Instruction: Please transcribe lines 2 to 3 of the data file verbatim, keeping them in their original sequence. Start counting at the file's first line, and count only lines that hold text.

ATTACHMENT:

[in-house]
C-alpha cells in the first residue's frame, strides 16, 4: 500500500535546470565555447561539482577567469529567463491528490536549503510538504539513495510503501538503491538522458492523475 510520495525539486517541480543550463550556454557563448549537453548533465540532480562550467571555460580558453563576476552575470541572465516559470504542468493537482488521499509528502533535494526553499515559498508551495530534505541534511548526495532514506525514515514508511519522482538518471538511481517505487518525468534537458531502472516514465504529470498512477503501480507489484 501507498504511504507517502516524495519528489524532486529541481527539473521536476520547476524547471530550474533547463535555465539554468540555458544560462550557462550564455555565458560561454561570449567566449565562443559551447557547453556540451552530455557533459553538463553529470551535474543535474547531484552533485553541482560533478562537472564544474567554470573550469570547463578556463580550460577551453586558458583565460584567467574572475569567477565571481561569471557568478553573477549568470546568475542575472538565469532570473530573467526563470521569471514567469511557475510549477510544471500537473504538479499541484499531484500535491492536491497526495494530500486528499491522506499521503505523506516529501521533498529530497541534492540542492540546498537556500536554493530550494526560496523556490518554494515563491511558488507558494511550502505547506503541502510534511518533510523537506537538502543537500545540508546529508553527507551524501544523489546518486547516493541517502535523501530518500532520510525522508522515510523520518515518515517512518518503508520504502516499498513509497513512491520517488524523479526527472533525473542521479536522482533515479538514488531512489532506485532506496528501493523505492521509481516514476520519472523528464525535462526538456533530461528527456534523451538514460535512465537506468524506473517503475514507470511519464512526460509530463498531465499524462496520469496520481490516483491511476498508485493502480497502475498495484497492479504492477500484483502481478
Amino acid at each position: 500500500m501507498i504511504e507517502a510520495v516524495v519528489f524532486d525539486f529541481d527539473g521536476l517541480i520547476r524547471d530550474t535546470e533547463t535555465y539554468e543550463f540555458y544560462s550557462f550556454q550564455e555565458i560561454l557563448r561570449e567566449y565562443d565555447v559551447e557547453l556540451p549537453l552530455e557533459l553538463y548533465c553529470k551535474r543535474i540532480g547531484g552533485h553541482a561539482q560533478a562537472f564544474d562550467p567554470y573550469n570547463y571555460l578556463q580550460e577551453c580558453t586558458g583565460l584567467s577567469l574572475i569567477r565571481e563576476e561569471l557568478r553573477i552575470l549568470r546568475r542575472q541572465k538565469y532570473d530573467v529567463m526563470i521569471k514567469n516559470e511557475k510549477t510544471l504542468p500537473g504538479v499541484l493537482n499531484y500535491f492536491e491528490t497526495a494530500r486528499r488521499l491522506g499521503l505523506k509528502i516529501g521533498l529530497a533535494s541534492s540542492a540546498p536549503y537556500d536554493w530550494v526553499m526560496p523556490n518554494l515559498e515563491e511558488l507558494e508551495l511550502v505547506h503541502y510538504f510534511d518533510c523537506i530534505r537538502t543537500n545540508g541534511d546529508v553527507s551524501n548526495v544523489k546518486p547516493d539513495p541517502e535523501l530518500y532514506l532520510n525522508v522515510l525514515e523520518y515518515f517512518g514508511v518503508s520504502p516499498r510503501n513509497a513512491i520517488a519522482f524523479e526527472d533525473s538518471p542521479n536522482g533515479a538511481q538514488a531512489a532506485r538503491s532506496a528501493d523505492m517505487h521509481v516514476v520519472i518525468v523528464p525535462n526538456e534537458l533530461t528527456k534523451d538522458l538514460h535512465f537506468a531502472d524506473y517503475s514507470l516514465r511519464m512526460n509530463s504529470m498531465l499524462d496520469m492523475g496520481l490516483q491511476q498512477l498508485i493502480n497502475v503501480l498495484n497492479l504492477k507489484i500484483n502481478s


C-alpha cells in the first residue's frame, strides 16, 4: 500500500535546470565555447561539482577567469529567463491528490536549503510538504539513495510503501538503491538522458492523475 510520495525539486517541480543550463550556454557563448549537453548533465540532480562550467571555460580558453563576476552575470541572465516559470504542468493537482488521499509528502533535494526553499515559498508551495530534505541534511548526495532514506525514515514508511519522482538518471538511481517505487518525468534537458531502472516514465504529470498512477503501480507489484 501507498504511504507517502516524495519528489524532486529541481527539473521536476520547476524547471530550474533547463535555465539554468540555458544560462550557462550564455555565458560561454561570449567566449565562443559551447557547453556540451552530455557533459553538463553529470551535474543535474547531484552533485553541482560533478562537472564544474567554470573550469570547463578556463580550460577551453586558458583565460584567467574572475569567477565571481561569471557568478553573477549568470546568475542575472538565469532570473530573467526563470521569471514567469511557475510549477510544471500537473504538479499541484499531484500535491492536491497526495494530500486528499491522506499521503505523506516529501521533498529530497541534492540542492540546498537556500536554493530550494526560496523556490518554494515563491511558488507558494511550502505547506503541502510534511518533510523537506537538502543537500545540508546529508553527507551524501544523489546518486547516493541517502535523501530518500532520510525522508522515510523520518515518515517512518518503508520504502516499498513509497513512491520517488524523479526527472533525473542521479536522482533515479538514488531512489532506485532506496528501493523505492521509481516514476520519472523528464525535462526538456533530461528527456534523451538514460535512465537506468524506473517503475514507470511519464512526460509530463498531465499524462496520469496520481490516483491511476498508485493502480497502475498495484497492479504492477500484483502481478
Amino acid at each position: 500500500m501507498i504511504e507517502a510520495v516524495v519528489f524532486d525539486f529541481d527539473g521536476l517541480i520547476r524547471d530550474t535546470e533547463t535555465y539554468e543550463f540555458y544560462s550557462f550556454q550564455e555565458i560561454l557563448r561570449e567566449y565562443d565555447v559551447e557547453l556540451p549537453l552530455e557533459l553538463y548533465c553529470k551535474r543535474i540532480g547531484g552533485h553541482a561539482q560533478a562537472f564544474d562550467p567554470y573550469n570547463y571555460l578556463q580550460e577551453c580558453t586558458g583565460l584567467s577567469l574572475i569567477r565571481e563576476e561569471l557568478r553573477i552575470l549568470r546568475r542575472q541572465k538565469y532570473d530573467v529567463m526563470i521569471k514567469n516559470e511557475k510549477t510544471l504542468p500537473g504538479v499541484l493537482n499531484y500535491f492536491e491528490t497526495a494530500r486528499r488521499l491522506g499521503l505523506k509528502i516529501g521533498l529530497a533535494s541534492s540542492a540546498p536549503y537556500d536554493w530550494v526553499m526560496p523556490n518554494l515559498e515563491e511558488l507558494e508551495l511550502v505547506h503541502y510538504f510534511d518533510c523537506i530534505r537538502t543537500n545540508g541534511d546529508v553527507s551524501n548526495v544523489k546518486p547516493d539513495p541517502e535523501l530518500y532514506l532520510n525522508v522515510l525514515e523520518y515518515f517512518g514508511v518503508s520504502p516499498r510503501n513509497a513512491i520517488a519522482f524523479e526527472d533525473s538518471p542521479n536522482g533515479a538511481q538514488a531512489a532506485r538503491s532506496a528501493d523505492m517505487h521509481v516514476v520519472i518525468v523528464p525535462n526538456e534537458l533530461t528527456k534523451d538522458l538514460h535512465f537506468a531502472d524506473y517503475s514507470l516514465r511519464m512526460n509530463s504529470m498531465l499524462d496520469m492523475g496520481l490516483q491511476q498512477l498508485i493502480n497502475v503501480l498495484n497492479l504492477k507489484i500484483n502481478s